Transient Spike Reduction by John Tetz
 Current Limit with Transient Spike Reduction
Aug 2008 - An article by John Tetz
Previously developed was the Current Limiter Circuit, which limited the current delivered by the RC electronic speed control (ESC) from damaging the lightweight gearing of the low power E-Assist system as well as preventing the system from wasting power. This is very important considering the tiny batteries used in this system. In this article, the system is further refined to limit the initial system turn-on current, which as shown below, will also save power and improve drivetrain reliability.

I had been seeing high start up current/watt spikes on previous data plots.

Here, the motor is being turned on/off with the rear wheel up off the ground. Orange is watts. This plot is at a one measurement per sec record rate, typical of what I had been using for previous data.

The following plot is at a 10 measurements per second rate showing that the startup spikes are actually very high . The first 3 spikes are with the wheel accelerated from a dead start. The next three are with the wheel spinning. Because I am holding the rear end off the ground I can feel the sharp impulse of getting the wheel up to speed. I feel much less of an impulse with the wheel spinning. Those 200 watt and up to 20 amp spikes stresses the systems gear box and battery but does very little to power the vehicle.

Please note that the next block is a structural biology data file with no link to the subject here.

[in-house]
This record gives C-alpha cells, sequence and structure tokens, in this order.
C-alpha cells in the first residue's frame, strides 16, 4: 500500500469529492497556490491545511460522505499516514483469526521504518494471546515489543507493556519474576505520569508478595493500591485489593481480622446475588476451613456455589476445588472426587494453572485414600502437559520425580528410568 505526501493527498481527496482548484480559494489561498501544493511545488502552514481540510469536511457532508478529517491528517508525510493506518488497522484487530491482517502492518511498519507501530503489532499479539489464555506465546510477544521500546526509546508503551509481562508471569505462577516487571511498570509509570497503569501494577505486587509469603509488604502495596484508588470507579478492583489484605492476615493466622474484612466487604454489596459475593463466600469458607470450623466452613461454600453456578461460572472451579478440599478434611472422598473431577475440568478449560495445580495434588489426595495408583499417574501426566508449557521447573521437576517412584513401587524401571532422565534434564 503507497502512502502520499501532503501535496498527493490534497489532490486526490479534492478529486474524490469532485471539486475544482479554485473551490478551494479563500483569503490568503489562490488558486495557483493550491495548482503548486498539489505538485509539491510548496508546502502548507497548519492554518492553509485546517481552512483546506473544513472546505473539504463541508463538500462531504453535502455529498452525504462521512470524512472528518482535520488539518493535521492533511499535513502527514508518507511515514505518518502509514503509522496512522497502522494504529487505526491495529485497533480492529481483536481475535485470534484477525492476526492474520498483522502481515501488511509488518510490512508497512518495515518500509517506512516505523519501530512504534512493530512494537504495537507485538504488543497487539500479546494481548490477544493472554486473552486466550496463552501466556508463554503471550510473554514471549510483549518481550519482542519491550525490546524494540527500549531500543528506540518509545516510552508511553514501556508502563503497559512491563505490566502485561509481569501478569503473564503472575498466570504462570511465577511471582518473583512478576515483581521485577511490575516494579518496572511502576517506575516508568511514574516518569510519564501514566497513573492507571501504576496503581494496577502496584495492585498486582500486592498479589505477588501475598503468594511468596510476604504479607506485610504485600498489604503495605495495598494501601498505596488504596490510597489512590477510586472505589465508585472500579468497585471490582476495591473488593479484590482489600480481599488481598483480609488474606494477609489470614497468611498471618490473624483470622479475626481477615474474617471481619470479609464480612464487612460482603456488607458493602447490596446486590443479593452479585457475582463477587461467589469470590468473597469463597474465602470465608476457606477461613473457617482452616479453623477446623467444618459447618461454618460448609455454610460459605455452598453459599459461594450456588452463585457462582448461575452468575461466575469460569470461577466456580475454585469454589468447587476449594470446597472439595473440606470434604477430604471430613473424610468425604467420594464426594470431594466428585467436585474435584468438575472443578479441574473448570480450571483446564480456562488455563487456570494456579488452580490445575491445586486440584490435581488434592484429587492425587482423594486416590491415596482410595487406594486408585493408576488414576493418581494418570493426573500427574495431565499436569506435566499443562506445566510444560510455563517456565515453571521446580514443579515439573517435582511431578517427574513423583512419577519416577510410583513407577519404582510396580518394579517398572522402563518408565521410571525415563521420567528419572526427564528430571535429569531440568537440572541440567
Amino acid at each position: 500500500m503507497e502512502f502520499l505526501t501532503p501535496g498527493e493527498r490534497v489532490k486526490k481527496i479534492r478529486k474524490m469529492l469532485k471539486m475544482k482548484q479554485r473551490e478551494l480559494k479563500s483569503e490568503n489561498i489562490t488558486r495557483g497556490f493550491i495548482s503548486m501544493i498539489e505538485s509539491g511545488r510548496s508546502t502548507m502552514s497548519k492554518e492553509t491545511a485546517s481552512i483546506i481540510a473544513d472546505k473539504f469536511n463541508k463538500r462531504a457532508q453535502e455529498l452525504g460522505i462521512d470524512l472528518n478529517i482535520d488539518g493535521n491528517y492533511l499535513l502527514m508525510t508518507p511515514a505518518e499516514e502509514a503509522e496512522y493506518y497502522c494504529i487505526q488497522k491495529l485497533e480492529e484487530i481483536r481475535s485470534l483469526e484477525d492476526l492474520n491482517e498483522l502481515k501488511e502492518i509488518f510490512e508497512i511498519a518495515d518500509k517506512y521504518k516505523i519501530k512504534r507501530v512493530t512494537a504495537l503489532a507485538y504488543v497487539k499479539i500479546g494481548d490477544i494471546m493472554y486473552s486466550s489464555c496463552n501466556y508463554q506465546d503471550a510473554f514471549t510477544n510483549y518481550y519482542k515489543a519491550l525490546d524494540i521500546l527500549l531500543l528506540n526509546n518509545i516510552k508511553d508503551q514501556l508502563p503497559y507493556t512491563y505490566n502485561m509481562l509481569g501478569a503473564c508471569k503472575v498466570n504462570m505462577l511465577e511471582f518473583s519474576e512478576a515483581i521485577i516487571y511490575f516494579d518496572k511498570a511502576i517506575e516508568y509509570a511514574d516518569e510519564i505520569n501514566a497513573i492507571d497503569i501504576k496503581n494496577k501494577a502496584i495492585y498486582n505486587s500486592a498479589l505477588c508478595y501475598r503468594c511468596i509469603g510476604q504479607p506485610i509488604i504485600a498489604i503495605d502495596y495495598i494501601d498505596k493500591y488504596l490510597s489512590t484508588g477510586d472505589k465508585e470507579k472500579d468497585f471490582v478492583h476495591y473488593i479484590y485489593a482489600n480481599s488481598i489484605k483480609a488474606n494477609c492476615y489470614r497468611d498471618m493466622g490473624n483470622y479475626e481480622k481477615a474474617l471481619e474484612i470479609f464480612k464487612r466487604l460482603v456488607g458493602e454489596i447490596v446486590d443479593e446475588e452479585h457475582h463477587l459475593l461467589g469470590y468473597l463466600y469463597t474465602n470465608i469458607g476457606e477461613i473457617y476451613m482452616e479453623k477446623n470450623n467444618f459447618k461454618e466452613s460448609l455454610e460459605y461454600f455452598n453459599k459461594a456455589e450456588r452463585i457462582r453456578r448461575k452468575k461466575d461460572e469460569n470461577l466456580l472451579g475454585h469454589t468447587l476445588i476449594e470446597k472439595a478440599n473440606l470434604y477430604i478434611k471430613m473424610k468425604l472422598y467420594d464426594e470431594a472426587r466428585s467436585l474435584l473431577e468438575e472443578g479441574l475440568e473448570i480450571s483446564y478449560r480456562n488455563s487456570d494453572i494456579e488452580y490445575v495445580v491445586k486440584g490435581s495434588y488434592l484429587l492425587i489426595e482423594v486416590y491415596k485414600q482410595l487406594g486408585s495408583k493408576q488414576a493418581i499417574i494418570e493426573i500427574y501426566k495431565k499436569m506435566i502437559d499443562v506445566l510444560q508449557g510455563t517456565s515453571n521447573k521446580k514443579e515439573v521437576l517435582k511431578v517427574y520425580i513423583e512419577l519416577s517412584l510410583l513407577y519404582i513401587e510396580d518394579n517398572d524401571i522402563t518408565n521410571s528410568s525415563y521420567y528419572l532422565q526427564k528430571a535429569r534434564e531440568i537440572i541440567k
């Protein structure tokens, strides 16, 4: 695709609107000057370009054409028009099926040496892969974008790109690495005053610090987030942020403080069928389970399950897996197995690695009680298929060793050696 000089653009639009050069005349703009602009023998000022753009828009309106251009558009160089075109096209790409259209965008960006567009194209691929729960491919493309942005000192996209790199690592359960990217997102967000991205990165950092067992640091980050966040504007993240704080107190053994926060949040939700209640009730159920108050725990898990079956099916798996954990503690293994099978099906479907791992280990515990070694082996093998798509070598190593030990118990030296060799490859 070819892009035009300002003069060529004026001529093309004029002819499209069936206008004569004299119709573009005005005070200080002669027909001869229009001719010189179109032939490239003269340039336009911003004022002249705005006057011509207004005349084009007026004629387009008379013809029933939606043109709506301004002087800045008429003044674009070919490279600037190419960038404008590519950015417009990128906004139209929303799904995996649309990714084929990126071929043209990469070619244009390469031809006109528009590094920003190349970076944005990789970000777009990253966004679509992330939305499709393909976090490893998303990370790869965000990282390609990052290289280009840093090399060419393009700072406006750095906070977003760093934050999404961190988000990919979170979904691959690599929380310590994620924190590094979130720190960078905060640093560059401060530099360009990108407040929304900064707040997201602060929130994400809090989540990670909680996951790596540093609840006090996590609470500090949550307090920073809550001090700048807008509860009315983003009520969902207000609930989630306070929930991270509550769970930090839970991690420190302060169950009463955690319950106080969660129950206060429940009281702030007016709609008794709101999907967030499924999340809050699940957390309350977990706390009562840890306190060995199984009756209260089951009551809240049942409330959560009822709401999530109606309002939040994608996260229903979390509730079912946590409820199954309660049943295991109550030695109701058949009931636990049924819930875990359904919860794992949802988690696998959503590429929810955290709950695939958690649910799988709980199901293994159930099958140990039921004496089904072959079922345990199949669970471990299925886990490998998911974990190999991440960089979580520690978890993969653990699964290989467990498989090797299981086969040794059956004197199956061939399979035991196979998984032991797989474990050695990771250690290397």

I tried changing the values of the capacitors across the op amp feedback resistor. Very little improvement occurred. Then on advice from Richard Flechter I connected a 100 ufd capacitor from the center of the Servo Tester pot to ground. This softens the start impulse I felt when holding the rear wheel of the ground. Note the spikes are no higher than 100 watts and 8 amps and are very uniform regardless if the wheel is accelerated from a stop or spinning.

Then I tried it out on the road, shifting normally. No spikes. Note how flat the power is. The level of the power allowed by the current limiter circuit can be adjusted by setting the voltage on the + terminal of the op amp. A digital voltmeter is needed to measure this voltage.

The following is a previous plot made without the current limiter circuit where I shifted into a much higher gear. Bright Red is the motor RPM. Note how high the power jumped at 22 seconds at 3000 motor RPM and how the power drops as RPM increases. This is typical of most of the road data. This is at a low data logger resolution rate with a higher sample rate the peaks would be much higher.

The following is the plot showing the low speed test I had performed with no current limiter circuit. I snapped off the gearbox shaft at an RPM of 2000 at the 6.5 minute point.

The following plot shows the power vs low to high RPM with current limiting. No big peaks and quite flat power. This broadens the power band without stressing mechanical components or the battery.


Here is the Current Limit Circuit with spike suppression.

I am very pleased how the overall system has been improved by adding a tiny op amp. Now, with a current limiter and spike supression, its a closed loop system.

John Tetz

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